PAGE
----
This morning we had to wake up at 05.30. The aikido class is at 06.30 and the uchideshi’s (which is me and my fellow newcomer Judit) have to clean the mats and sweep the stairs. Then we had our weapons class with Miles Kessler Sensei. We start and we stop right on time, not matter what.
Miles is the first warrior I interviewed formally and also the first one I get to observe a bit from close by. I must say I deeply respect him for doing what he does. There is something very beautiful in the unconditional, quite rigid way he governs his dojo. For example: this morning Judit and I were the only students of the class. He could easily have said: “guys, what do you think? Shall we sleep an hour more and have tea? We’ll do some weapons later.” This is something that I could do, partly out of embarrassment that not more people are showing up, partly out of giving in to laziness. Miles doesn’t.
It takes strength and determination to show up, no matter what. I wonder if Miles would practice alone if one morning no students showed up at all. I did that myself a couple of times when my buddies from Bootcamp Nederland and I were organizing the Peace Camp meditation evening. It feels empowering to do what feels right without any external approval and without anybody watching. But it is something that is difficult to keep up in everyday society.
If you see someone who does something good and he is all by himself, back him up. It takes courage to be the first person but it also takes courage to be the second. The example of the second person can be the impulse that is needed to create a movement. Too often beautiful and good things perish because they are not supported. But I’m getting sidetracked but I wanted to get that off my chest.
After breakfast we had dharma discussion. We discussed 5 stages of awareness: intention, attention, practice, guidance and reflection. Something interesting came up. Miles told us about a metaphor he once read about. One could see the baby in the womb as a metaphor for spiritual growth and the different stages we go through. First there is a seed that fertilizes an egg. Something starts to grow, to open, to develop. In a way it blossoms in a very safe environment. There is proper nutrition in the womb. It is warm and protected in there. But at some point the womb becomes too small and too tight for the baby. The place that was once the best place on earth becomes less welcoming. The food runs out. Even though it is scary for the baby and unpleasant for both mother and baby, he has to go. It has to move on to the next phase in his life.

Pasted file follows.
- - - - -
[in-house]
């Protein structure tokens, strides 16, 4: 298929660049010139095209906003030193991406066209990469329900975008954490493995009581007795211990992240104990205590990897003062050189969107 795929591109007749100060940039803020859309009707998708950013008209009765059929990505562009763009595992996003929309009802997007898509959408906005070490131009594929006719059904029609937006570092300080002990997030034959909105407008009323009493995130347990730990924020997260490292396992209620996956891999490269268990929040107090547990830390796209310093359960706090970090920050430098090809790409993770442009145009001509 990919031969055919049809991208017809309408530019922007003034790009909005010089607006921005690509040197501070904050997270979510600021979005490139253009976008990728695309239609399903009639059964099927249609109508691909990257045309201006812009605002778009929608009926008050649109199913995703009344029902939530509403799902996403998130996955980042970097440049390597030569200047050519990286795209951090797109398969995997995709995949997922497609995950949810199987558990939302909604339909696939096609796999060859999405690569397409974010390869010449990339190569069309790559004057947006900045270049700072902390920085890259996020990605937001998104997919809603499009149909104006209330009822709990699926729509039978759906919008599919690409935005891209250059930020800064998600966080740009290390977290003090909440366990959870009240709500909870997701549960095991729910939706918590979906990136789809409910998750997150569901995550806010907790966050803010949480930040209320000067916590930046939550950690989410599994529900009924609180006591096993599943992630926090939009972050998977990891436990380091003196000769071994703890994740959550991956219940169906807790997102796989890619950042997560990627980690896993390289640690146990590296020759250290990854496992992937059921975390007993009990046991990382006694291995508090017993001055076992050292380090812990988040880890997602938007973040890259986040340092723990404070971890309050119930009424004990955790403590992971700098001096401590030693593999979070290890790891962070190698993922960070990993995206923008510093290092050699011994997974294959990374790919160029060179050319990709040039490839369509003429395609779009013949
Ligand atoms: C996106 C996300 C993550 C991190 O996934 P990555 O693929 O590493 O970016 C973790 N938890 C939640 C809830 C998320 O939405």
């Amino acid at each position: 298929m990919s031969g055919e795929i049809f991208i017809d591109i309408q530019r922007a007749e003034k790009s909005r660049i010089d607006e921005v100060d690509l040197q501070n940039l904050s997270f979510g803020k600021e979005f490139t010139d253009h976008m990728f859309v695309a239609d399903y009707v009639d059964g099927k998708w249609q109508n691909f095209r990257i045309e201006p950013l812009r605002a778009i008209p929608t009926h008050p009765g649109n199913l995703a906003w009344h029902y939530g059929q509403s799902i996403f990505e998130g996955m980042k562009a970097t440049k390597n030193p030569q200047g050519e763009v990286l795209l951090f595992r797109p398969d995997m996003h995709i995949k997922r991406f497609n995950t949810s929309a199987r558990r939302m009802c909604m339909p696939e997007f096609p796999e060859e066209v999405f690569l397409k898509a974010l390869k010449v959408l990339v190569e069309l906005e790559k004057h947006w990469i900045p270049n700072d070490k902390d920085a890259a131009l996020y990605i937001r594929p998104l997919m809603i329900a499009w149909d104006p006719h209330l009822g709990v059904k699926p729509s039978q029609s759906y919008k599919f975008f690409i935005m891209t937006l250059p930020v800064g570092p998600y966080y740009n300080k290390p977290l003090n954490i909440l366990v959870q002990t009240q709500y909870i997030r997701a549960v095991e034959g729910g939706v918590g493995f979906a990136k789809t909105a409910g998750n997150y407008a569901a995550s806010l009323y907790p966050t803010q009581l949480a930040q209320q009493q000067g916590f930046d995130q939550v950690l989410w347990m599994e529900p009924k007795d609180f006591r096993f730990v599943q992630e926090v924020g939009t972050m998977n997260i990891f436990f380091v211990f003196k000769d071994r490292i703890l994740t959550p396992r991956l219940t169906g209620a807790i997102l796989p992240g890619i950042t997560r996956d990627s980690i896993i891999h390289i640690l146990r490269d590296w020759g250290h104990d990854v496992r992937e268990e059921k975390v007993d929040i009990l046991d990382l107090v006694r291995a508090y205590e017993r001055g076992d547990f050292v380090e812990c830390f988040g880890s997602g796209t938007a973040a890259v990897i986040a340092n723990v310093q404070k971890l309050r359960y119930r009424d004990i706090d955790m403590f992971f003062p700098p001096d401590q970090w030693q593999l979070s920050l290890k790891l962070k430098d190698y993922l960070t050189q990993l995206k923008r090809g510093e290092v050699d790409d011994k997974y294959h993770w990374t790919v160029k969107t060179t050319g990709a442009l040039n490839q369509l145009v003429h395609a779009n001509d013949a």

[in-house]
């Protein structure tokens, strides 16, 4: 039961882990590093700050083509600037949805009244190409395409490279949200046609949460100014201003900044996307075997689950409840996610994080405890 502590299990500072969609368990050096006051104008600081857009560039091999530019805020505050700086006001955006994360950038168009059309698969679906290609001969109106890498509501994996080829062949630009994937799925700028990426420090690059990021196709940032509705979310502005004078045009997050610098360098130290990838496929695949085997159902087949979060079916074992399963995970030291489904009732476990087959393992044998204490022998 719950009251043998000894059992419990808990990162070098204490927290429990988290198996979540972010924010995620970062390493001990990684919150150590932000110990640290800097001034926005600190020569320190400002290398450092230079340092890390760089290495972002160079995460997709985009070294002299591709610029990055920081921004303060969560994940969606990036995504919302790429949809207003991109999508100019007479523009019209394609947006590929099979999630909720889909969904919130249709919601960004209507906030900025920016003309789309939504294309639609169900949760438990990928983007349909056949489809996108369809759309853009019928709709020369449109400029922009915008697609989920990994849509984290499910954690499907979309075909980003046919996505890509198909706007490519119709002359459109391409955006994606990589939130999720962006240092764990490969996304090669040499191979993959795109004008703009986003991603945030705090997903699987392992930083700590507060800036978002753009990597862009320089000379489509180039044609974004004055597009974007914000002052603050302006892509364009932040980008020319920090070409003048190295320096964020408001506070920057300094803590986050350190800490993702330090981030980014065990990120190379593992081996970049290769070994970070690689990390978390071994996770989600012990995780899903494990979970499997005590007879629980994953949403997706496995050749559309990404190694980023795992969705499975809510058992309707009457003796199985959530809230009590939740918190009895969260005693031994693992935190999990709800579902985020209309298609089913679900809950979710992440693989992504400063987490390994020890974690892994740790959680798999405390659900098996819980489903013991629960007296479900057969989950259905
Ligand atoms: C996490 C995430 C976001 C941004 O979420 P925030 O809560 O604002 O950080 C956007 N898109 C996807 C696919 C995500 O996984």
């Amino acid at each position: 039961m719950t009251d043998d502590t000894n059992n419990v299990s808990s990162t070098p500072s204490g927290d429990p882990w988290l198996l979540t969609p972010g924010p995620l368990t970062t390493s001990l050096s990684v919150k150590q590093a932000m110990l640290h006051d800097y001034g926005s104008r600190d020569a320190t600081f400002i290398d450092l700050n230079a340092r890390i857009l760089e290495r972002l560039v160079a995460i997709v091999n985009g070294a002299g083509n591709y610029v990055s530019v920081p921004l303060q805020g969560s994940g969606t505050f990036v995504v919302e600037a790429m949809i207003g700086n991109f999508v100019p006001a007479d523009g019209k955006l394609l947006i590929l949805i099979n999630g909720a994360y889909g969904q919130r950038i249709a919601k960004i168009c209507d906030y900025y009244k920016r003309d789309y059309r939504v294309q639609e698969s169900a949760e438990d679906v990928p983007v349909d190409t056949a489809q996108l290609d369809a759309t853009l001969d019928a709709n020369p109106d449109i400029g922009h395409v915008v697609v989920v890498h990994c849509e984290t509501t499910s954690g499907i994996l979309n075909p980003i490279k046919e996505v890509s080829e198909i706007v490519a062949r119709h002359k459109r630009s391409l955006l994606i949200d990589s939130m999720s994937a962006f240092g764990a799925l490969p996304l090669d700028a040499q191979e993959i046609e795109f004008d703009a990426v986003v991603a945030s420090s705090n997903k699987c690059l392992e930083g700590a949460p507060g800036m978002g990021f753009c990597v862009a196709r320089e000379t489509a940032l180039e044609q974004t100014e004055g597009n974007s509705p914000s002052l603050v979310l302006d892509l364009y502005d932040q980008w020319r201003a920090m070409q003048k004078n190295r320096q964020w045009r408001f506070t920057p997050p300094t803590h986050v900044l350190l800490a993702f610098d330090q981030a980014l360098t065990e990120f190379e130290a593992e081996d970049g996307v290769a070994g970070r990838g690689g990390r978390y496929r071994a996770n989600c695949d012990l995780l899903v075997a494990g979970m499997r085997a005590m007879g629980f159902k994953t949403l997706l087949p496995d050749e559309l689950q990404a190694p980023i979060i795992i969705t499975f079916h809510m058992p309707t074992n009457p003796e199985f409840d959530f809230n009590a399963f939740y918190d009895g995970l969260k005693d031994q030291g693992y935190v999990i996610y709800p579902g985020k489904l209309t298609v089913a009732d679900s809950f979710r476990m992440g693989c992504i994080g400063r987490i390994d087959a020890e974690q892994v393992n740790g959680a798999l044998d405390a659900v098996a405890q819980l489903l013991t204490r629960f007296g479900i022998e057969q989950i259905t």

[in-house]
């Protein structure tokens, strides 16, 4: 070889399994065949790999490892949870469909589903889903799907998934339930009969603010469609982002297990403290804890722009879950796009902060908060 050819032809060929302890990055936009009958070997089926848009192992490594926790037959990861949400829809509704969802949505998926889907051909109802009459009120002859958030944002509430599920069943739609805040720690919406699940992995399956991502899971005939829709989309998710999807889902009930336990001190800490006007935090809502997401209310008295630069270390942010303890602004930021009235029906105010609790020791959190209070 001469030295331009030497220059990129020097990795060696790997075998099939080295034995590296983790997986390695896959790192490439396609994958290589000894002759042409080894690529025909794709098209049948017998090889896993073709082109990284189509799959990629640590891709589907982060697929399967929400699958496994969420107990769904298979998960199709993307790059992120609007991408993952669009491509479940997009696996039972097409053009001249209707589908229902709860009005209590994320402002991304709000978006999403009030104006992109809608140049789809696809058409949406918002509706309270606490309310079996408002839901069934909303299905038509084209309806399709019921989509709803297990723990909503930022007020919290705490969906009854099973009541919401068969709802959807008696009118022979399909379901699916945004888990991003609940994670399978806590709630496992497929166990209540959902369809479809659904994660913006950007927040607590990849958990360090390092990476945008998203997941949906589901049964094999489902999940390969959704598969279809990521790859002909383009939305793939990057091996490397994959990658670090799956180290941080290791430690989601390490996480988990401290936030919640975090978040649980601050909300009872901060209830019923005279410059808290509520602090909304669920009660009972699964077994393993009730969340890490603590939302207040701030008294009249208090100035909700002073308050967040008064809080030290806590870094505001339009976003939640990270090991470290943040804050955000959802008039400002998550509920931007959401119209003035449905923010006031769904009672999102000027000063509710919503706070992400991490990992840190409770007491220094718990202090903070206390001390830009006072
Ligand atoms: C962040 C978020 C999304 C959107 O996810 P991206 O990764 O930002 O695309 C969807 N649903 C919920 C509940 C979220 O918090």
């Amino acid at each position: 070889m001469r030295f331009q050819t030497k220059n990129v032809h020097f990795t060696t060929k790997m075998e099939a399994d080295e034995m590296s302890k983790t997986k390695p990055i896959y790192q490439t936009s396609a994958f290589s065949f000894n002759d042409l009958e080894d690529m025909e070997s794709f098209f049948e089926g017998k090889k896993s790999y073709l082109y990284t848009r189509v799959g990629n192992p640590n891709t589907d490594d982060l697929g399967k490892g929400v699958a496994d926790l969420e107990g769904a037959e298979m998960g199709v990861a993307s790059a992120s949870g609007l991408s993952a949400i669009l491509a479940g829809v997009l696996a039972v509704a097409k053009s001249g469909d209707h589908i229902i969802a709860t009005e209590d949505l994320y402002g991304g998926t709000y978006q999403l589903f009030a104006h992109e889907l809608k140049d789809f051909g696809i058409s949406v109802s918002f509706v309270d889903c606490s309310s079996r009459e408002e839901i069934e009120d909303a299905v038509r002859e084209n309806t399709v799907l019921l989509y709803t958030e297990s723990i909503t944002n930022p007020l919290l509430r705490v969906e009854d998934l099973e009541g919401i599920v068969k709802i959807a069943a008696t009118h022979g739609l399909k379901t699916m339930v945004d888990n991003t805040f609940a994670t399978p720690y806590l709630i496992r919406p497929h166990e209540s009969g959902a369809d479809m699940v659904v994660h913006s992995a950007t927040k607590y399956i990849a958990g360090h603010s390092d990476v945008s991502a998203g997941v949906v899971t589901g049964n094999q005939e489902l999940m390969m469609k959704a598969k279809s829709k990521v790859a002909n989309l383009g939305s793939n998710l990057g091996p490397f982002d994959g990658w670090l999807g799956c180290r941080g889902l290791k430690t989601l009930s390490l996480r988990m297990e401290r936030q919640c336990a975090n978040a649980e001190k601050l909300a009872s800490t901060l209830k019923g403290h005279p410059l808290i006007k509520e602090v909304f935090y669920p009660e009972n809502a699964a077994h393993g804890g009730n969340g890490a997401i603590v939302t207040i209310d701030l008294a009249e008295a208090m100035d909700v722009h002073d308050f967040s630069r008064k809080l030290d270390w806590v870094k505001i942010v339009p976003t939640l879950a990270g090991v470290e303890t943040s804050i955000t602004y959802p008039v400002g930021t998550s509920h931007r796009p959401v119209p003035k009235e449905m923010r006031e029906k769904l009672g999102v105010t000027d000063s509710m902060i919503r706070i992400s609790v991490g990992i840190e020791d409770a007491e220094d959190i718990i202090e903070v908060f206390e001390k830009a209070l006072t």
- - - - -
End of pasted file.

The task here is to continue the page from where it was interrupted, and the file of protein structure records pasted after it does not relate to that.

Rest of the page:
When I looked at Miles I contemplated the ridiculous thought of refusing to be born. I imagined an 48 year old man still in the womb. Because it was chilly on the dojo floor I was sitting with my knees against my chest. So I find myself coincidently in some sort of fetal position. Then I realized that we all have aspects that are unborn and that we actually refuse to be born in many ways. Yes, this is ridiculous, unnatural and not healthy but we all do it.
I asked myself: “which aspect of me needs to be born?”. What I saw was that my Professional Voice still needed to be born. I also saw that the journey I’m making is some sort of pregnancy. Which actually means that I have a good and safe time ahead of me before it becomes uncomfortable (big grin on my face). The Father in me is also still unborn, as is The Husband, The Mature Leader and The Best Selling Writer.
It is ridiculous to stay unborn. Just visualizing your big mature body inside a womb, with a bald head in my case, creates an impulse to liberate oneself. Do you really want to stay trapped in your comfort zone? Really? Without autonomy, still being carried around by your mother, attached to her with the naval chord? Do you want to prevent to ever be vulnerable? Do you want to hide behind limiting thoughts and ideas about how you should be? Or do you want to be born into what you could be? Do you want to be free and take responsibility for your own life and our planet? Do you want to realize the real you?
Do you remember the video where I said how limited I felt after my first aikido class? Here a video taken directly after my third lesson. Still very immature, I admit, but not completely unborn.
Also watch this. It’s a Ted Talk by Derek Sivers on the creation of a movement and the importance of the second man. Great stuff.